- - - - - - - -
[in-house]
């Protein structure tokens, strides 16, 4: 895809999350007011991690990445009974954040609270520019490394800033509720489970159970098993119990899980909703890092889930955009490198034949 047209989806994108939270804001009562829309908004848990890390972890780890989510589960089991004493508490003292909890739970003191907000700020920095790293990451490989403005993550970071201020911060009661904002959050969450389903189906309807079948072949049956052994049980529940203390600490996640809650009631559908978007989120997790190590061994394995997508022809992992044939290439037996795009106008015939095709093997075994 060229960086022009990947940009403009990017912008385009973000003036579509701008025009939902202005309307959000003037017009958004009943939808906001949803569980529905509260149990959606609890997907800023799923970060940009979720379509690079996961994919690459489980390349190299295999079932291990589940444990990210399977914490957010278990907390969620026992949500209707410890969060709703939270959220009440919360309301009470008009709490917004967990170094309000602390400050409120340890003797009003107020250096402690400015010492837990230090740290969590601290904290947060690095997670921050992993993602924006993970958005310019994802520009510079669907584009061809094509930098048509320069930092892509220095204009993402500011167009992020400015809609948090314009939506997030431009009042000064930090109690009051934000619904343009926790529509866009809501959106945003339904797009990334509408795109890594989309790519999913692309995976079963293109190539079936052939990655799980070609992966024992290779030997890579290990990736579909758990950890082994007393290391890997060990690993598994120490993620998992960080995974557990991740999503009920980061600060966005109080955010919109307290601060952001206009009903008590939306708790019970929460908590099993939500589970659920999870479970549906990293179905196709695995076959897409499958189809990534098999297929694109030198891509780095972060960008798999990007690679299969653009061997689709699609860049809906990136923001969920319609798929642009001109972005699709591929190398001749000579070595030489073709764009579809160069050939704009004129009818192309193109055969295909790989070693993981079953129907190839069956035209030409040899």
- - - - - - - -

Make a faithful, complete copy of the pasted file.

[in-house]
């Protein structure tokens, strides 16, 4: 895809999350007011991690990445009974954040609270520019490394800033509720489970159970098993119990899980909703890092889930955009490198034949 047209989806994108939270804001009562829309908004848990890390972890780890989510589960089991004493508490003292909890739970003191907000700020920095790293990451490989403005993550970071201020911060009661904002959050969450389903189906309807079948072949049956052994049980529940203390600490996640809650009631559908978007989120997790190590061994394995997508022809992992044939290439037996795009106008015939095709093997075994 060229960086022009990947940009403009990017912008385009973000003036579509701008025009939902202005309307959000003037017009958004009943939808906001949803569980529905509260149990959606609890997907800023799923970060940009979720379509690079996961994919690459489980390349190299295999079932291990589940444990990210399977914490957010278990907390969620026992949500209707410890969060709703939270959220009440919360309301009470008009709490917004967990170094309000602390400050409120340890003797009003107020250096402690400015010492837990230090740290969590601290904290947060690095997670921050992993993602924006993970958005310019994802520009510079669907584009061809094509930098048509320069930092892509220095204009993402500011167009992020400015809609948090314009939506997030431009009042000064930090109690009051934000619904343009926790529509866009809501959106945003339904797009990334509408795109890594989309790519999913692309995976079963293109190539079936052939990655799980070609992966024992290779030997890579290990990736579909758990950890082994007393290391890997060990690993598994120490993620998992960080995974557990991740999503009920980061600060966005109080955010919109307290601060952001206009009903008590939306708790019970929460908590099993939500589970659920999870479970549906990293179905196709695995076959897409499958189809990534098999297929694109030198891509780095972060960008798999990007690679299969653009061997689709699609860049809906990136923001969920319609798929642009001109972005699709591929190398001749000579070595030489073709764009579809160069050939704009004129009818192309193109055969295909790989070693993981079953129907190839069956035209030409040899």